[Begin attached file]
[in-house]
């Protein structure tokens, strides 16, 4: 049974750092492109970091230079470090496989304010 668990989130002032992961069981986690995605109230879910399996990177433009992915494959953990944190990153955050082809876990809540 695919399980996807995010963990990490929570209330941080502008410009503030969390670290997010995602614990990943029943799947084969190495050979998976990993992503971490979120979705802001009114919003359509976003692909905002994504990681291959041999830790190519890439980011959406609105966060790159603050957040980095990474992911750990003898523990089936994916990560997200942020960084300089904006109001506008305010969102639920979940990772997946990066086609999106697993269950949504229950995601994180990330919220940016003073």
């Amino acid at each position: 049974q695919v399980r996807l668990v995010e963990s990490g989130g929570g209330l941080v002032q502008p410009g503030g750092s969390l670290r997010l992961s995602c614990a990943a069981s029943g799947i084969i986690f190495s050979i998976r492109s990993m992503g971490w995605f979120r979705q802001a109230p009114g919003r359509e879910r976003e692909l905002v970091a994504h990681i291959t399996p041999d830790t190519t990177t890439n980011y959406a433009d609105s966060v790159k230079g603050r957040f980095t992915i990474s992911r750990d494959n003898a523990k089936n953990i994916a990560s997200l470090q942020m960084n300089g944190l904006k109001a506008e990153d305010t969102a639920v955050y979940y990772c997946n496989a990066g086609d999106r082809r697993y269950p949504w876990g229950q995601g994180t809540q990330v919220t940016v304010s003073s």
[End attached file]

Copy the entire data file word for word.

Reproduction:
[in-house]
């Protein structure tokens, strides 16, 4: 049974750092492109970091230079470090496989304010 668990989130002032992961069981986690995605109230879910399996990177433009992915494959953990944190990153955050082809876990809540 695919399980996807995010963990990490929570209330941080502008410009503030969390670290997010995602614990990943029943799947084969190495050979998976990993992503971490979120979705802001009114919003359509976003692909905002994504990681291959041999830790190519890439980011959406609105966060790159603050957040980095990474992911750990003898523990089936994916990560997200942020960084300089904006109001506008305010969102639920979940990772997946990066086609999106697993269950949504229950995601994180990330919220940016003073």
């Amino acid at each position: 049974q695919v399980r996807l668990v995010e963990s990490g989130g929570g209330l941080v002032q502008p410009g503030g750092s969390l670290r997010l992961s995602c614990a990943a069981s029943g799947i084969i986690f190495s050979i998976r492109s990993m992503g971490w995605f979120r979705q802001a109230p009114g919003r359509e879910r976003e692909l905002v970091a994504h990681i291959t399996p041999d830790t190519t990177t890439n980011y959406a433009d609105s966060v790159k230079g603050r957040f980095t992915i990474s992911r750990d494959n003898a523990k089936n953990i994916a990560s997200l470090q942020m960084n300089g944190l904006k109001a506008e990153d305010t969102a639920v955050y979940y990772c997946n496989a990066g086609d999106r082809r697993y269950p949504w876990g229950q995601g994180t809540q990330v919220t940016v304010s003073s």